The Eleventh Circuit recently upheld an arbitration agreement in a consumer class action involving checking overdraft fees. In Johnson v. KeyBank N.A., 11th Cir. No. 15-10779 (Sept. 26, 2017), the plaintiffs brought a putative class action lawsuit claiming defendant KeyBank had improperly sequenced debit card transactions. KeyBank moved to compel arbitration on an individual basis pursuant to an arbitration agreement.
When the plaintiff converted a prior KeyBank account to a joint account, he signed a signature card, which required him to attest to the following:
I understand that all accounts opened under this Plan are subject to the Deposit Account Agreement. I acknowledge receiving a copy of the agreement, and a written disclosure of . . . terms and disclosures relating to the account opened at the time this Plan was signed.
The “Deposit Account Agreement” that was incorporated by reference contained an arbitration provision. It also preserved KeyBank’s right to make changes to the terms of the agreement after providing appropriate notice. The plaintiff argued he did not receive a copy of the Deposit Account Agreement when he signed the signature card and therefore did not bind himself to the arbitration agreement. In the alternative, the plaintiff challenged the arbitration agreement as unconscionable. The court ruled in favor of KeyBank on both arguments.
The court found the “subject to” language contained within the signature card to be sufficient to incorporate the Agreement by reference, along with its arbitration provision. In so holding, the court rejected the plaintiff’s claim that he had not been given a copy of the Deposit Account Agreement, both on the facts of the case (the plaintiff claimed not to remember crucial details about the execution of the signature card) and as a matter of law. To the latter point, the court held that “if we permitted [the plaintiff] to evade the commitment to arbitrate by claiming he did not investigate the terms to which his new account was subject before signing the 2001 Signature Card, few deposit agreements would ever be enforceable.” (Slip op. at 19).
The court next addressed the plaintiff’s unconscionability claims. The plaintiff raised both procedural and substantive unconscionability, and the court addressed each separately.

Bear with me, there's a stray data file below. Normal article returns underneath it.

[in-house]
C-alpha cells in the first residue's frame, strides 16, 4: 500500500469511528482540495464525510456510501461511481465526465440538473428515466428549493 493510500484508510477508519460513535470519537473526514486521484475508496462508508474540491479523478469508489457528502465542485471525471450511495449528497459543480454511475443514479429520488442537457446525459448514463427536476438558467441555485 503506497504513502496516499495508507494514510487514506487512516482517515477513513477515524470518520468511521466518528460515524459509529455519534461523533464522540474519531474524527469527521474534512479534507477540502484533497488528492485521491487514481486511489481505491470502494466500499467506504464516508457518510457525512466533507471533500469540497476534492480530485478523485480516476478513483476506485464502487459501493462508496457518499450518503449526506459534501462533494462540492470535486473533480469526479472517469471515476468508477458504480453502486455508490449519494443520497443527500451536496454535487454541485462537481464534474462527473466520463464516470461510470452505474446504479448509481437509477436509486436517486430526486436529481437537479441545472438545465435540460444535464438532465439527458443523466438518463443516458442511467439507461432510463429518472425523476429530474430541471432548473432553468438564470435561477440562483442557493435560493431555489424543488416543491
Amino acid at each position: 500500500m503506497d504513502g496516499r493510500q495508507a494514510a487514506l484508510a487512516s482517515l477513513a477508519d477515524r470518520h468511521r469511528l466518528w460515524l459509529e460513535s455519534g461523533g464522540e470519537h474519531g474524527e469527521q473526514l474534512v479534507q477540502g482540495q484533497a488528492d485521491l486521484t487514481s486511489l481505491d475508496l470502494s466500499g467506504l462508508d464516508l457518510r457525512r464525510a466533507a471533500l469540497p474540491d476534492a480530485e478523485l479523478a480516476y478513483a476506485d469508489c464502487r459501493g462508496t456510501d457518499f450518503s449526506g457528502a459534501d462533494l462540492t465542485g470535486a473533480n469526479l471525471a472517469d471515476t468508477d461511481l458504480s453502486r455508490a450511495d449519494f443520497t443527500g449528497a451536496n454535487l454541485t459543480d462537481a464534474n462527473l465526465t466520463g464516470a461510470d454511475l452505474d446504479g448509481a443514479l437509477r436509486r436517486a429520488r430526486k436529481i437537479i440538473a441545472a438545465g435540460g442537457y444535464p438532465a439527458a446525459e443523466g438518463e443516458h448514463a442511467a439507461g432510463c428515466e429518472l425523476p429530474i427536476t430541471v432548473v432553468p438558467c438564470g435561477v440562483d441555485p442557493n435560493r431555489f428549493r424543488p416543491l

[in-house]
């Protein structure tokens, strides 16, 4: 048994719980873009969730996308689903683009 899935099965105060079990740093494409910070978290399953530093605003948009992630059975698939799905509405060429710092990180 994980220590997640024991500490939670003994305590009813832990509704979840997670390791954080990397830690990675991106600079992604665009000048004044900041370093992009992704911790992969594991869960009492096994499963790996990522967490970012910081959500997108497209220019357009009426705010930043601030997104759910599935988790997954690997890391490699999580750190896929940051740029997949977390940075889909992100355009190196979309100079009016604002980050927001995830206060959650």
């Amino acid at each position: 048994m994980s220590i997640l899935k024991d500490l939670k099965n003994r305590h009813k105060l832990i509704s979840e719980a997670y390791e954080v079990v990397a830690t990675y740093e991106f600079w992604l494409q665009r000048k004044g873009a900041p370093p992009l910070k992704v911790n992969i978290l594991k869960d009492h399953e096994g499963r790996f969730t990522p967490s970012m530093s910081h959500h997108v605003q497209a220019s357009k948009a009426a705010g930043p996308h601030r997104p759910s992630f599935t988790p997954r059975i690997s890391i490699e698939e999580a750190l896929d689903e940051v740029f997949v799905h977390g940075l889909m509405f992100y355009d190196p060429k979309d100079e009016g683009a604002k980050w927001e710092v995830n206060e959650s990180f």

The procedural unconscionability argument was considered as to both the Deposit Account Agreement and its 2004 amendment. The court held the original Agreement was not procedurally unconscionable because the plaintiff had an opportunity to inform himself of the Agreement’s terms and review the Agreement beforehand. The court held KeyBank’s exercise of its right to change the terms of the Agreement in the 2004 amendment was not procedurally unconscionable because KeyBank provided the plaintiff with notice of the amendment and an opportunity to opt out of the revised arbitration agreement. Notice was provided in an informational sheet and pamphlet enclosed with the plaintiff’s June 2004 account statement. The court found the notice and amendment’s use of both bold and capitalized text to announce the amendment sufficient to alert a customer to its importance. The court also relied on the fact that the amendment itself was not buried in voluminous documentation or fine print.
The opinion next addressed the plaintiff’s substantive unconscionability argument, which attacked five aspects of the arbitration agreement itself, specifically the agreement’s provisions relating to sharing of arbitration costs, that each party bears its own attorneys’ fees (unless the arbitrator found grounds for fee shifting), discovery, the right to arbitrate and confidentiality. The court found only one provision of the arbitration agreement unconscionable: the confidentiality provision. This provision required both parties to “keep confidential any decision of an arbitrator.” The court severed the provision, fearing it might discourage consumers from pursuing valid claims due to a lack of context to assess their value and likelihood of success. The court, however, upheld the remaining four arbitration provisions, including KeyBank’s power to unilaterally amend the Agreement. The court relied on the fact that KeyBank’s commitment to arbitrate is fixed and the right to amend the terms is limited by both the requirement to provide appropriate notice and the implied duty of good faith and fair dealing.
In the end, the Eleventh Circuit’s decision was another victory for the enforcement of arbitration waivers, this time in the context of account agreements. The decision also shows how companies can increase the likelihood their arbitration agreements will be enforced by ensuring that customers are given an opportunity to review the arbitration agreement before signing and by having processes designed to easily demonstrate the existence of that opportunity.